25 years ago: Sept. 22, 1983
Long-time Cape Girardeau residents experience a deja vu moment in the morning; for the first time since 1976, traffic flows both ways on Broadway between Pacific and Lorimier streets; police spokesmen report the transition is proceeding smoothly.
Southeast Missouri State University has a new assistant dean of students; she is Dr. Glenda Earwood-Smith, a recent doctoral graduate of Florida State University.
50 years ago: Sept. 22, 1958
Representing all churches in this district, 3,200 Lutherans assembled at Houck Field House yesterday afternoon for the "Crusade for Christ Rally," opening a five-day Southeast Missouri Area Mission among 11 participating churches.
Heavy traffic through the Main Street area Saturday, and the need for increased parking space as the Christmas shopping season approaches, brings a request to the city council that plans be made to provide another parking area; a plan discussed some time ago, which would remove the parkway in the block of Main between Merriweather and William streets, is again discussed.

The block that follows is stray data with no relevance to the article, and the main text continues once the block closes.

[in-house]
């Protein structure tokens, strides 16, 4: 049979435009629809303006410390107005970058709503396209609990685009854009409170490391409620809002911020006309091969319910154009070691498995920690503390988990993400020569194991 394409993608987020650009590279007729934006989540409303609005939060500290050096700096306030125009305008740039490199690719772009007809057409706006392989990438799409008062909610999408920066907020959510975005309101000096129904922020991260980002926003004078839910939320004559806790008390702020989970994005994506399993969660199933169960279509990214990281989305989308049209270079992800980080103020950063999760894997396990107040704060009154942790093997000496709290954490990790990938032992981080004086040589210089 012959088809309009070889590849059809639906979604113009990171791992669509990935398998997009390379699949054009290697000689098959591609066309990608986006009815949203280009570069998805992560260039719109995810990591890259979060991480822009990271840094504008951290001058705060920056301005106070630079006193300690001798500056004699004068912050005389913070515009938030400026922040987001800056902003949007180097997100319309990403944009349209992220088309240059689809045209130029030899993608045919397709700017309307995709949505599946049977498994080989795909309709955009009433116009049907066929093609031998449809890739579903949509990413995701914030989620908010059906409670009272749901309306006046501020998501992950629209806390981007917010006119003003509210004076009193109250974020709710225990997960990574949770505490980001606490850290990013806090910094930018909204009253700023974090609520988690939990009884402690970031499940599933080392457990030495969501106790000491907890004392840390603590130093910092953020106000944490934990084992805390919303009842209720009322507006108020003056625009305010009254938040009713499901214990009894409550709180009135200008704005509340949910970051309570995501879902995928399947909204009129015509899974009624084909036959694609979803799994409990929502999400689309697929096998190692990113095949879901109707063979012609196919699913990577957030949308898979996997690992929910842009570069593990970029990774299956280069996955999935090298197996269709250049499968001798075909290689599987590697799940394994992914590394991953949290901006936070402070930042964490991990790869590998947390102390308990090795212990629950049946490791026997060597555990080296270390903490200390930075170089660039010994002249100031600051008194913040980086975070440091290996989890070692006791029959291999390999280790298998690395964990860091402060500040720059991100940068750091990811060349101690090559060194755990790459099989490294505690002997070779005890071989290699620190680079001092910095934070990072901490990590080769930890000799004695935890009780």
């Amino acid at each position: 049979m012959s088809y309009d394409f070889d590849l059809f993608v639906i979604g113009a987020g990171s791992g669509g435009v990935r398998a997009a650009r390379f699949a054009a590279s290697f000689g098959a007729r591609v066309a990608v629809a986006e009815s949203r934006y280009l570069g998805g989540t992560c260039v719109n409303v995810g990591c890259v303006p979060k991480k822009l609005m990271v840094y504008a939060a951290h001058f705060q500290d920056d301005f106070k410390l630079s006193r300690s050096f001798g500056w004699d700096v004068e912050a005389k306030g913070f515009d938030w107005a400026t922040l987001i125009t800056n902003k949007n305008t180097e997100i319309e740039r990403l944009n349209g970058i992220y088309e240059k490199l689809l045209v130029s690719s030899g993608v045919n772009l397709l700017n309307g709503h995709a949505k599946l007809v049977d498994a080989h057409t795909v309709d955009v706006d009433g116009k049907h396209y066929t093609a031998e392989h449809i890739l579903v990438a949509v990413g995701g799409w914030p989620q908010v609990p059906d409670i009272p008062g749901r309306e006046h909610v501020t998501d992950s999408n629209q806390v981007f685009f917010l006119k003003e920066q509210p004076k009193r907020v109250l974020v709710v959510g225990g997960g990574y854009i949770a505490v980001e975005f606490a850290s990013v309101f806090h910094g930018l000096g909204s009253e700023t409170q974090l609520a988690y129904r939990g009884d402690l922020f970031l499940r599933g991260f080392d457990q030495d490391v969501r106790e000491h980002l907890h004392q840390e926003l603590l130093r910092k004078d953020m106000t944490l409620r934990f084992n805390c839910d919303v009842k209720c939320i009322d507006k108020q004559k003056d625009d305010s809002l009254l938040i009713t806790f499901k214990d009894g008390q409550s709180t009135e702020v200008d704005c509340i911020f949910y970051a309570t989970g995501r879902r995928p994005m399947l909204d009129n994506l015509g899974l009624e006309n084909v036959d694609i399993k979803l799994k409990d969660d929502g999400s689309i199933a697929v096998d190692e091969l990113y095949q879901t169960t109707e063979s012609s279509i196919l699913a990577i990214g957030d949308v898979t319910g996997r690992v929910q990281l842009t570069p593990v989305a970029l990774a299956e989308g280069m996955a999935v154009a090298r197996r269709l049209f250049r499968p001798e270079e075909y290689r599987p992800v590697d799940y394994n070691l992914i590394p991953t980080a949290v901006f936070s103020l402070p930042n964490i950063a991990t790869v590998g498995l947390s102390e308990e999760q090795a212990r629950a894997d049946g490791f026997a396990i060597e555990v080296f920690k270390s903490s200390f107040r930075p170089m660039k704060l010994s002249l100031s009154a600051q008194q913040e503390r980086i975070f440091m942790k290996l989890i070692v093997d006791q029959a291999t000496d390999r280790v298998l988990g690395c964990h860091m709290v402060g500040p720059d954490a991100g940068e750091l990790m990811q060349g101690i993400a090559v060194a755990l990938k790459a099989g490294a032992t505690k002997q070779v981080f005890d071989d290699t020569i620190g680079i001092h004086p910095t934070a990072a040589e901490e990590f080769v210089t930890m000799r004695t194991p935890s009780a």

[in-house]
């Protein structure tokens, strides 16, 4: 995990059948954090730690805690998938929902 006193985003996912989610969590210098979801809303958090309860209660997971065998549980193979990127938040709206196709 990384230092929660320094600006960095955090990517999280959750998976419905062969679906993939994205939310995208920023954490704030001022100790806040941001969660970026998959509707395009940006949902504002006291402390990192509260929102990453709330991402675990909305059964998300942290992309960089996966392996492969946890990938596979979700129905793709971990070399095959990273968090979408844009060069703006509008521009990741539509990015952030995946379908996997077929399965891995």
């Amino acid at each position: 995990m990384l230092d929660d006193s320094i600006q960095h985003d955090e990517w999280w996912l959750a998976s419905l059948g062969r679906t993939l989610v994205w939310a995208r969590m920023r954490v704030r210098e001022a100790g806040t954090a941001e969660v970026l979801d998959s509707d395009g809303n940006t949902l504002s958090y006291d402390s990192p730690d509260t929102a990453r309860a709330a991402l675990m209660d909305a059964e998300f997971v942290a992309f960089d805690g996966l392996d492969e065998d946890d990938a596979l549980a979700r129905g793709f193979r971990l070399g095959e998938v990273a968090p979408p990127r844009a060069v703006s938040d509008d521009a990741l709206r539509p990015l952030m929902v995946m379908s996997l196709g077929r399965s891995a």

75 years ago: Sept. 22, 1933
Stricken with a heart attack while seated in the living room of his Cape Girardeau home, Edward A. Caton, 58, general agent here for the Missouri State Life Insurance Co., dies in the morning; he is survived by his wife, two daughters and a sister.
Petitions directed to the public school board and the Teachers College Executive Committee, asking that Central High School's home football games be played at night at Houck Stadium, are being circulated; the high school would pay the electric light bill above its rental of $75 per game for the stadium.
100 years ago: Sept. 22, 1908
Charley Herbst, the blind broom-maker of Cape Girardeau, has composed a piano selection, "Moonlight on the Ocean Wall," which is a masterpiece.
While driving along Ellis Street last evening, Dr. R.F. Wichterich fell victim to one of the numerous, unlighted sewer holes that punctuate Cape Girardeau's streets; at the corner of Themis Street, his horse fell into a ditch about seven feet deep, and the buggy followed as far as possible.
— Sharon K. Sanders